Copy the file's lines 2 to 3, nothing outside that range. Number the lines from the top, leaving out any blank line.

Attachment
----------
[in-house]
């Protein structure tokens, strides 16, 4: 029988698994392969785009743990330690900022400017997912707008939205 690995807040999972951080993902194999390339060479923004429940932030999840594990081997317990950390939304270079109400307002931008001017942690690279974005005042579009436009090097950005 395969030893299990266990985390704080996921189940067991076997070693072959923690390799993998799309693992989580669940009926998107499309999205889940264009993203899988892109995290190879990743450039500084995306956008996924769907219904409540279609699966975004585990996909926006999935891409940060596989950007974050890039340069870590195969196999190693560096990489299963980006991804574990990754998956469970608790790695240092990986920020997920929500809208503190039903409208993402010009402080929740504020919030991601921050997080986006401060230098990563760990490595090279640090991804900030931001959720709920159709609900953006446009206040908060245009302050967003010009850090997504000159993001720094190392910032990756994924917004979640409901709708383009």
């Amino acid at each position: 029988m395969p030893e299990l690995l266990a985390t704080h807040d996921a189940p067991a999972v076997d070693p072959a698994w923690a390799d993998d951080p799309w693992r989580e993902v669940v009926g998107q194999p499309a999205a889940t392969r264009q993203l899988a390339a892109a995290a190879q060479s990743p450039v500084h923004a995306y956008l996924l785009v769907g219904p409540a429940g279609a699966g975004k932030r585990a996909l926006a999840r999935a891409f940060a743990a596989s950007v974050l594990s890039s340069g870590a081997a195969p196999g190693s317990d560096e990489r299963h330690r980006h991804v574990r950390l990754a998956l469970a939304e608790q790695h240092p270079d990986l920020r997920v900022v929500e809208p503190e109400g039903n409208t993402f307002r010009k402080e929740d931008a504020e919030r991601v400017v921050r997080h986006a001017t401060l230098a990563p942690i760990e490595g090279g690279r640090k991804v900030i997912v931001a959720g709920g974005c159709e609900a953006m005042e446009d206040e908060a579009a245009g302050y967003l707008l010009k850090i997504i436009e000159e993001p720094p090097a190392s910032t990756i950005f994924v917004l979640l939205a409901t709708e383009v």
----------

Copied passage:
């Protein structure tokens, strides 16, 4: 029988698994392969785009743990330690900022400017997912707008939205 690995807040999972951080993902194999390339060479923004429940932030999840594990081997317990950390939304270079109400307002931008001017942690690279974005005042579009436009090097950005 395969030893299990266990985390704080996921189940067991076997070693072959923690390799993998799309693992989580669940009926998107499309999205889940264009993203899988892109995290190879990743450039500084995306956008996924769907219904409540279609699966975004585990996909926006999935891409940060596989950007974050890039340069870590195969196999190693560096990489299963980006991804574990990754998956469970608790790695240092990986920020997920929500809208503190039903409208993402010009402080929740504020919030991601921050997080986006401060230098990563760990490595090279640090991804900030931001959720709920159709609900953006446009206040908060245009302050967003010009850090997504000159993001720094190392910032990756994924917004979640409901709708383009």
């Amino acid at each position: 029988m395969p030893e299990l690995l266990a985390t704080h807040d996921a189940p067991a999972v076997d070693p072959a698994w923690a390799d993998d951080p799309w693992r989580e993902v669940v009926g998107q194999p499309a999205a889940t392969r264009q993203l899988a390339a892109a995290a190879q060479s990743p450039v500084h923004a995306y956008l996924l785009v769907g219904p409540a429940g279609a699966g975004k932030r585990a996909l926006a999840r999935a891409f940060a743990a596989s950007v974050l594990s890039s340069g870590a081997a195969p196999g190693s317990d560096e990489r299963h330690r980006h991804v574990r950390l990754a998956l469970a939304e608790q790695h240092p270079d990986l920020r997920v900022v929500e809208p503190e109400g039903n409208t993402f307002r010009k402080e929740d931008a504020e919030r991601v400017v921050r997080h986006a001017t401060l230098a990563p942690i760990e490595g090279g690279r640090k991804v900030i997912v931001a959720g709920g974005c159709e609900a953006m005042e446009d206040e908060a579009a245009g302050y967003l707008l010009k850090i997504i436009e000159e993001p720094p090097a190392s910032t990756i950005f994924v917004l979640l939205a409901t709708e383009v």